- He was given a pulpit in the home of John Walsh, a boyhood friend of the family. A church began in that home that the priests quickly began to persecute.
- During this time Tyndale became inspired by this thought, “…shall not the gospel speak the language of England among us? Christians must read the New Testament in their mother tongue.” It was 130 years since the Lollards had attempted to get the scriptures into the hands of the English people and not much remained of those scriptures. The common man was subject to the explanations of the priests and doctors about what the Latin and Greek scriptures. Tyndale asked why do the people have to pick from which doctor or priest they like? Let them have the scriptures to read for themselves. This would become his life work.
- The friars and monks and priests were furious at Tyndale and treated him like Jezebel treated Naboth. They destroyed his character in the public eye and intimidated anyone who had anything to do with Tyndale. Tyndale was brought before the bishop, falsely accused, but there were no witnesses willing to come forward. Tyndale, much like Stephen before the Pharisees, would say to his accusers, “Take away my goods. Take away my good name, yet so long as Christ dwelleth in my heart, so long shall I love you not a whit the less.”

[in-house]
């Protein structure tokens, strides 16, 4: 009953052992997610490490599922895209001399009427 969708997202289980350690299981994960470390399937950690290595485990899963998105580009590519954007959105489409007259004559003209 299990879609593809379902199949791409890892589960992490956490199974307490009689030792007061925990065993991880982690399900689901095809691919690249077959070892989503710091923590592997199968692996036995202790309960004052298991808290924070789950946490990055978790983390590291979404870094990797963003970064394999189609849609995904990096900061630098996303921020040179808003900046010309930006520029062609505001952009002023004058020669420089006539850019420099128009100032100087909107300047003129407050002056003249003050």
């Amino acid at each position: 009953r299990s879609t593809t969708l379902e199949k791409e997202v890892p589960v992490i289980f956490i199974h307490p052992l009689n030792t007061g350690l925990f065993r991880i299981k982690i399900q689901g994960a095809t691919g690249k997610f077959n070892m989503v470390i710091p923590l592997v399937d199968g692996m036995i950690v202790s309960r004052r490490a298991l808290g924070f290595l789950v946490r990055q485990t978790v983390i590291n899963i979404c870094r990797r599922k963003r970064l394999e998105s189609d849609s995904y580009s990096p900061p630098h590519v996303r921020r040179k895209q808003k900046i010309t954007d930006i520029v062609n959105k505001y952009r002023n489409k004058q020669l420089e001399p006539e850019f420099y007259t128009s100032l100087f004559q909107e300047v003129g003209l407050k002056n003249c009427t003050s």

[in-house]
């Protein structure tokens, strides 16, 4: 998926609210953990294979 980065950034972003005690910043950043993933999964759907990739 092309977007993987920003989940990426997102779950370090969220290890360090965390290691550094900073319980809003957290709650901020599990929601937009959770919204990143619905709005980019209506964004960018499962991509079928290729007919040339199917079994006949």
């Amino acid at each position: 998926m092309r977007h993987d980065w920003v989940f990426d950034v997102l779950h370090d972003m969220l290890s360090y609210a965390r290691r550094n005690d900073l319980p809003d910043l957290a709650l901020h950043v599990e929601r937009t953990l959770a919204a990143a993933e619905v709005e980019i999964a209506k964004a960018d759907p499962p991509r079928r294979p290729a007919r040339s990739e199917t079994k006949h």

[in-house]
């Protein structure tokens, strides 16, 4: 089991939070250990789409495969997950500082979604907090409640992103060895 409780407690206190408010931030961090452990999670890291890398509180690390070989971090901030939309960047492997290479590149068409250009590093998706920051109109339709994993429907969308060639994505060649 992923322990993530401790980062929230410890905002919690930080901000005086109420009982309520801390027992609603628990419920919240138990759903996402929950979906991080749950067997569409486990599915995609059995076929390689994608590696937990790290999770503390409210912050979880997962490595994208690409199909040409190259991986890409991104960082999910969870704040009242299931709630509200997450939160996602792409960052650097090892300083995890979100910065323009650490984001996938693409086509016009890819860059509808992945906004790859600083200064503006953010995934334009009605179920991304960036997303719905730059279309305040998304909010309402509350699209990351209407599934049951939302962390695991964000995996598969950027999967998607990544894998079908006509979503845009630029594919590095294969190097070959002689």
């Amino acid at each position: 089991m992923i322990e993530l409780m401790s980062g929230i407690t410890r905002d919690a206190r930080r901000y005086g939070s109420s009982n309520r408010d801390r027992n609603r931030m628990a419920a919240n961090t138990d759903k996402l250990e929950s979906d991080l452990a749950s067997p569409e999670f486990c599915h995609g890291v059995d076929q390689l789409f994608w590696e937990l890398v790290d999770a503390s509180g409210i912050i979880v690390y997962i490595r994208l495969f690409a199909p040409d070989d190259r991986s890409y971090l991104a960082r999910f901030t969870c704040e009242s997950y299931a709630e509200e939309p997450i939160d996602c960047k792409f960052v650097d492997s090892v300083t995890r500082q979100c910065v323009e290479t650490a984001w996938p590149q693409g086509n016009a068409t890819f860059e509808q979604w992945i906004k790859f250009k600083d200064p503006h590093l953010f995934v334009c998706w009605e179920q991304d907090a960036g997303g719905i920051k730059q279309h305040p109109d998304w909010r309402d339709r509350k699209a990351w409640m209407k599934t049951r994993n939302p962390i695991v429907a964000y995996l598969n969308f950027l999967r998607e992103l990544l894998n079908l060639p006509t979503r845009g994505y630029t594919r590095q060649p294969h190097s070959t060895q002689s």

- The priests saw their plot failed, they hired a more notable priest to “convert” Tyndale. The priest failed to convince Tyndale that the Pope was God manifest in the flesh and finally exasperated said honestly, “Well, better to be without God’s law than without the Pope’s law.” Tyndale didn’t expect that honesty from that priest but responded with, “I defy the pope and all his law,” then added the famous words, “If God spare my life, ere many years will I cause a boy that driveth the plough shall know more scripture than thou dost.”
- Tyndale flees to London in hopes to find sympathetic friends. There he reconnected with John Fryth from Oxford and the two began in earnest translating the New Testament in English.